StarkAge Therapeutics builds out key multi-omics capabilities, including surfaceome, and hopes to identify relevant targets for its immunotherapy approach.
StarkAge Therapeutics, a pioneering discovery-stage biotech focusing on cellular senescence-related diseases, announces the signature of a first collaboration with Lille University.
The collaboration involves two major research academic centres, the European Genomic Institute for Diabetes, led by Professor Philippe Froguel, with international expertise in transcriptomics, and Proteomics Inflammatory Response Mass Spectrometry, headed by Professor Michel Salzet, specialising in proteomics including surfaceome, the surface proteins of a cell or organism.
Longevity.Technology: StarkAge, which was founded in 2018 by Dr Thierry Mathieu, is based on the idea that eliminating disease-specific senescent cells using immunotherapy could deliver significant therapeutic benefits to patients. Its ambition is to delay or halt disease progression and improve the quality of life of patients with age-related diseases.
This is backed up with science – there is increasing evidence that confirms senescent cell accumulation as a hallmark in various aged-related diseases such as idiopathic pulmonary fibrosis [1,2], neurodegenerative diseases , metabolic dysfunction [4,5] or hepatic steatosis . Potential targets have been identified [7,8], and the foundations for testing applications in humans set.
StarkAge Therapeutics’ plans to leverage its proprietary biomarker discovery platform, ExoCise, which enables the characterisation of senescent cell biomarkers from patient-derived extracellular vesicles and their specific validation for each disease. The biotech is currently focusing on Idiopathic Pulmonary Fibrosis (IPF) as its lead program, with other fibrotic diseases or metabolic diseases such as NAFLD / NASH currently under evaluation.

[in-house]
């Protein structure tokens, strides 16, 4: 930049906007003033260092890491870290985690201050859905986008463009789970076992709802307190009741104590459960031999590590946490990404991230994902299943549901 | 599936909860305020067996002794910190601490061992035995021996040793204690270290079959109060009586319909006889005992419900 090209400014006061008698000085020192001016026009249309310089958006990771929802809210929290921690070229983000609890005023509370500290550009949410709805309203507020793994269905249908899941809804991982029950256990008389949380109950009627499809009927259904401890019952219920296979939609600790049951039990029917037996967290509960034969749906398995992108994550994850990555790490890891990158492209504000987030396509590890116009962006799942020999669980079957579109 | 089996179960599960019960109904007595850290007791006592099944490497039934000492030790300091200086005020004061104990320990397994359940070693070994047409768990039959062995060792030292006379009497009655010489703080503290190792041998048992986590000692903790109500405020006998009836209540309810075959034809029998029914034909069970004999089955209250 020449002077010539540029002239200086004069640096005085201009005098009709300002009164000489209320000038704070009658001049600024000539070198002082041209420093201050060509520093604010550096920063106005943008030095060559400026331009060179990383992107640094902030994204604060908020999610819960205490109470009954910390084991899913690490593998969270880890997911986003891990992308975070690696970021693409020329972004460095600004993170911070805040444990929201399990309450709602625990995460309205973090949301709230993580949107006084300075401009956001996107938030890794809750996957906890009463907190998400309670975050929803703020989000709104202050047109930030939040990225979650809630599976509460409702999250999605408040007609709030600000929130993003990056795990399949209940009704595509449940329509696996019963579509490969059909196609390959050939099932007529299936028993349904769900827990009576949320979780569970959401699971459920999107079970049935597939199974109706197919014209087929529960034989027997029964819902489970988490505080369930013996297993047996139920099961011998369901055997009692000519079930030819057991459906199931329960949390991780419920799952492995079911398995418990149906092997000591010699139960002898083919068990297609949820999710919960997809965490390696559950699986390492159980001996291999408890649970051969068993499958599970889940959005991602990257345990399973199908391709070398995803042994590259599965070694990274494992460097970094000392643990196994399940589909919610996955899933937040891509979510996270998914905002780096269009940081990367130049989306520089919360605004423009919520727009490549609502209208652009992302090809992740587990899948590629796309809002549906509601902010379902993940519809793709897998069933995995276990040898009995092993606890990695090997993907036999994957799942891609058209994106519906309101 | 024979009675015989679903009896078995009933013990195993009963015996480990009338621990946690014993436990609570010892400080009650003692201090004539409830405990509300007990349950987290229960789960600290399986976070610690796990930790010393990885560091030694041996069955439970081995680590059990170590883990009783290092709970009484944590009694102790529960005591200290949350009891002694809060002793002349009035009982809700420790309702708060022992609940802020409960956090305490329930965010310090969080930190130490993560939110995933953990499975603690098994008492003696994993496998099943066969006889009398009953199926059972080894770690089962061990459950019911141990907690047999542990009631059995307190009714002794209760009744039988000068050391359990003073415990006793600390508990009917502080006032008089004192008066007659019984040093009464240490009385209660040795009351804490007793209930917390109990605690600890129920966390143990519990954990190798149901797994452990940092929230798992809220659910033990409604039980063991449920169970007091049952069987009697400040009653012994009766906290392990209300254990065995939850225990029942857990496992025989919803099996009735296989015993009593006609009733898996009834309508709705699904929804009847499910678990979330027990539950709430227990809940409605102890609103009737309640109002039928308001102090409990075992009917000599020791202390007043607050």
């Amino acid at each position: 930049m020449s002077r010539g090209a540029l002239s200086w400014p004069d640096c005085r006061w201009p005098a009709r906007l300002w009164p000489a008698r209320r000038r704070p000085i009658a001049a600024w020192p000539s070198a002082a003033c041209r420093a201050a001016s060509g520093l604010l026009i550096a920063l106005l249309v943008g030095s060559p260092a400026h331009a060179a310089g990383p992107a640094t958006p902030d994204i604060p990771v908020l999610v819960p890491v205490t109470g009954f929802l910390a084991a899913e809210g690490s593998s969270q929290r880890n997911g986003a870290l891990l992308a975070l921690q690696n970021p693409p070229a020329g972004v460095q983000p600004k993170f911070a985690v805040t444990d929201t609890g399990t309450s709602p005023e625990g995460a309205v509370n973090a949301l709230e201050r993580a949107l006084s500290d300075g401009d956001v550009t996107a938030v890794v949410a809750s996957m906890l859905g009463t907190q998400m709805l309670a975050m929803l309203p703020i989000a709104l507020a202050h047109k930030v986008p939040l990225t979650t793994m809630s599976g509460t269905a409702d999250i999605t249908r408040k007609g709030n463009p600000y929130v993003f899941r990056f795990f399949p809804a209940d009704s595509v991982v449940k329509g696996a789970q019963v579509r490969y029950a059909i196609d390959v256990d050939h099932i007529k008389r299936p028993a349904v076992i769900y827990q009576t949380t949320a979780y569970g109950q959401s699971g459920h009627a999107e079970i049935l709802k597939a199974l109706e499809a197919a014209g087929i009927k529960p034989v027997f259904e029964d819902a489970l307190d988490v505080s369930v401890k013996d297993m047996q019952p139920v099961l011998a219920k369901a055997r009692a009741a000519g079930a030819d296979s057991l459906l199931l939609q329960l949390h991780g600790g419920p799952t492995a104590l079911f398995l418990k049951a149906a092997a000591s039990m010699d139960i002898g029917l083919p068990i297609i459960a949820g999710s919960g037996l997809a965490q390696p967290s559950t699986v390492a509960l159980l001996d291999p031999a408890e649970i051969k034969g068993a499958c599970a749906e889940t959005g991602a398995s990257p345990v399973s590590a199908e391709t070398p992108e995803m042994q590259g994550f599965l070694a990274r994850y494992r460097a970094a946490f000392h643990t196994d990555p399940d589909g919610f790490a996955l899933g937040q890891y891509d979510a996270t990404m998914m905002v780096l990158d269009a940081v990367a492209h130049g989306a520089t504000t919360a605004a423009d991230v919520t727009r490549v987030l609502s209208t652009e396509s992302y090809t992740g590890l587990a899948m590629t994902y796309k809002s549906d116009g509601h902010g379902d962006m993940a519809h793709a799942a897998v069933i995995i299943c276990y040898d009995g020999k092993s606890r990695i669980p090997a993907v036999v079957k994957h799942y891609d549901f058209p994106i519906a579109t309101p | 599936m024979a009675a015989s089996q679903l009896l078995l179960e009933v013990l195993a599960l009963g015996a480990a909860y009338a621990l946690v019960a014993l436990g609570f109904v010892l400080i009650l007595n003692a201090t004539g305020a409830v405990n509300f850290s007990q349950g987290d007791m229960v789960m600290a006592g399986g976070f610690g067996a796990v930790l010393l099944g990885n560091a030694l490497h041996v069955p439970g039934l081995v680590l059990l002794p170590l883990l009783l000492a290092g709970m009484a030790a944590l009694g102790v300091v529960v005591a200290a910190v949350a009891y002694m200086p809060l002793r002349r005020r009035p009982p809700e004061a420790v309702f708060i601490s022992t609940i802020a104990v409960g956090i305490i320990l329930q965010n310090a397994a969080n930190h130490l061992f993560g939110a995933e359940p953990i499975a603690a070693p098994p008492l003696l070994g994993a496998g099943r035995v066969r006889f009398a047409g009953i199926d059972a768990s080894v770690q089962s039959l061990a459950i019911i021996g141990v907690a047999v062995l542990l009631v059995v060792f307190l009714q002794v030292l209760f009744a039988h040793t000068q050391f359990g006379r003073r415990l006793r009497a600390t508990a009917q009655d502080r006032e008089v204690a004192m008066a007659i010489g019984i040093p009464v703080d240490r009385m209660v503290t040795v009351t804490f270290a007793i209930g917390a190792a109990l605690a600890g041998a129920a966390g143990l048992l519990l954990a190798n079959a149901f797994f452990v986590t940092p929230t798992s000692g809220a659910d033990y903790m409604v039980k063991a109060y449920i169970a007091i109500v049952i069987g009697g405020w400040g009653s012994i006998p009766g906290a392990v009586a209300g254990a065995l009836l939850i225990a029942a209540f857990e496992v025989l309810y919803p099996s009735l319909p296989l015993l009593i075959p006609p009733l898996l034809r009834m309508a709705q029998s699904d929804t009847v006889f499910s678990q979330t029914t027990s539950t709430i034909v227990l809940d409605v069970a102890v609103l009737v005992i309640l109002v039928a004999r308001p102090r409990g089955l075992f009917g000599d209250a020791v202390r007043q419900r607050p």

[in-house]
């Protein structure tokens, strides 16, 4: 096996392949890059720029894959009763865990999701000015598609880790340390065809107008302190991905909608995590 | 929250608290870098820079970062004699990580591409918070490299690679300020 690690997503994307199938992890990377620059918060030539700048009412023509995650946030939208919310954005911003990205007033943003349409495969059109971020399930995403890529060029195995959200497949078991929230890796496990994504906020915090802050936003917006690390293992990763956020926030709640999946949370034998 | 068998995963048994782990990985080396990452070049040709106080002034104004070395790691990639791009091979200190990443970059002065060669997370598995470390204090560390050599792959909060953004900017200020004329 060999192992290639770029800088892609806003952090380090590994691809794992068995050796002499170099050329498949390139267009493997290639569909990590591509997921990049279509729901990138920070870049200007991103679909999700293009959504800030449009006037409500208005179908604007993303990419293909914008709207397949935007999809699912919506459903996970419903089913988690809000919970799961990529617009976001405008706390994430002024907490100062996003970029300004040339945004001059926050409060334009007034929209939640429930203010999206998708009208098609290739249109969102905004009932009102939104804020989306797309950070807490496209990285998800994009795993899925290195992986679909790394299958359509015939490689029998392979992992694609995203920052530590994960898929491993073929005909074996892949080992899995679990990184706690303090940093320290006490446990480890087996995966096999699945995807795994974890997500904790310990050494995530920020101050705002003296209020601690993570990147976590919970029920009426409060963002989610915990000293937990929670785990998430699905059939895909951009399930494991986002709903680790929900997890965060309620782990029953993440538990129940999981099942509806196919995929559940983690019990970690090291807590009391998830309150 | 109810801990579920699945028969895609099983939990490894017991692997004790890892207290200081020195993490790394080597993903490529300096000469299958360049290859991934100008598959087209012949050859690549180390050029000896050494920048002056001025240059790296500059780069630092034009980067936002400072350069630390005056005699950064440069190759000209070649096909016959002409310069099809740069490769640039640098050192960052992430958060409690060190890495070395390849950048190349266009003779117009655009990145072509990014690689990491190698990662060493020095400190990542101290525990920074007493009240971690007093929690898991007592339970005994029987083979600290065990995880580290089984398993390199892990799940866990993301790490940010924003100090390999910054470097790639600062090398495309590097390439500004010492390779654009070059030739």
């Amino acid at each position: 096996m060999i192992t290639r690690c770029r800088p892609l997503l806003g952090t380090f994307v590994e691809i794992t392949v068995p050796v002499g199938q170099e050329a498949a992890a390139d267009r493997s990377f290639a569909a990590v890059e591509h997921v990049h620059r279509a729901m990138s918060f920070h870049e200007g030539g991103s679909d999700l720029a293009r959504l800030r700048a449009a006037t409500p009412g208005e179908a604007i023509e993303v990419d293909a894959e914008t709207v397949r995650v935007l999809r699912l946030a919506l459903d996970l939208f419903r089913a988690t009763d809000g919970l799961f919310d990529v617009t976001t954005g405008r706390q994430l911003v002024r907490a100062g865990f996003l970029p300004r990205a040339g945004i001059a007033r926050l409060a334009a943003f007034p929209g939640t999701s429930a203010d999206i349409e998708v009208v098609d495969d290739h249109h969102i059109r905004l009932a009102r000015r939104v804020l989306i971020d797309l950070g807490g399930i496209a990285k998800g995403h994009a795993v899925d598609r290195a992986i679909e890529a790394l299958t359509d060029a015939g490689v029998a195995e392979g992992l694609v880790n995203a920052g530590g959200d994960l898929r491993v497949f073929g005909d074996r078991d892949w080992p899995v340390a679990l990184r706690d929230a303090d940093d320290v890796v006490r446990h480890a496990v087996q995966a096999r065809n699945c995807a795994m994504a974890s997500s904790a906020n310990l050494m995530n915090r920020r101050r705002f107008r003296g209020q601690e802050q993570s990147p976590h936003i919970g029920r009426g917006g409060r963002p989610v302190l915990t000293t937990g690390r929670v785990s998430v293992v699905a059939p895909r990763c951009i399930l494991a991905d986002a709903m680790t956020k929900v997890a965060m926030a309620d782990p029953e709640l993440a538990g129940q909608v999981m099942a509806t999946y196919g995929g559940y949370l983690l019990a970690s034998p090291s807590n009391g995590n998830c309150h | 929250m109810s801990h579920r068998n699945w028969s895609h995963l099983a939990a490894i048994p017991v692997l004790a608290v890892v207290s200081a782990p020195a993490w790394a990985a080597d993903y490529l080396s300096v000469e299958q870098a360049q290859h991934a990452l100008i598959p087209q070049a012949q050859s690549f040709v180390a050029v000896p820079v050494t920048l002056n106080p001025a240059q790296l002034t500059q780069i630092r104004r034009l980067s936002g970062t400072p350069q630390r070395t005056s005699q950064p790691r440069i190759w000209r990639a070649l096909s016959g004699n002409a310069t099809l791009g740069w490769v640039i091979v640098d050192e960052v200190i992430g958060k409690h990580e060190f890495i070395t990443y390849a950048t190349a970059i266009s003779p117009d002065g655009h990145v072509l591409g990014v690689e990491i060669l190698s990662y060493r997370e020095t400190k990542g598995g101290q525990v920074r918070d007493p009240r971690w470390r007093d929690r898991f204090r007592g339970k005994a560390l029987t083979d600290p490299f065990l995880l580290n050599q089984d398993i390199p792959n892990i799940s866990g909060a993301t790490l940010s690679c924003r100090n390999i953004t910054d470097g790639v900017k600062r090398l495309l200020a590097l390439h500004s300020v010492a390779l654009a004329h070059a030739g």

“I am thrilled with this initial approach with Lille University,” said Dr Benjamin Le Calvé, CSO of StarkAge Therapeutics. “These ‘omics3’ techniques are strategic for StarkAge Therapeutics and should increase our confidence that targets identified on the surface of diseased cells are specific to the condition studied, and druggable with immunotherapy.”
More collaborations with other academic centres as well as industrial partners across Europe are currently under evaluation, to enhance the quality and the validation of cell surface targets / signatures, including in humans. As always, the challenge remains to specifically target detrimental senescent cells while avoiding altering the functions of beneficial ones.
“We have made amazing progress in the past few weeks since Dr Le Calvé joined,” added Dr Pierre-Michel Bringer, CEO. “Benjamin has been instrumental in opening up various new channels and opportunities.”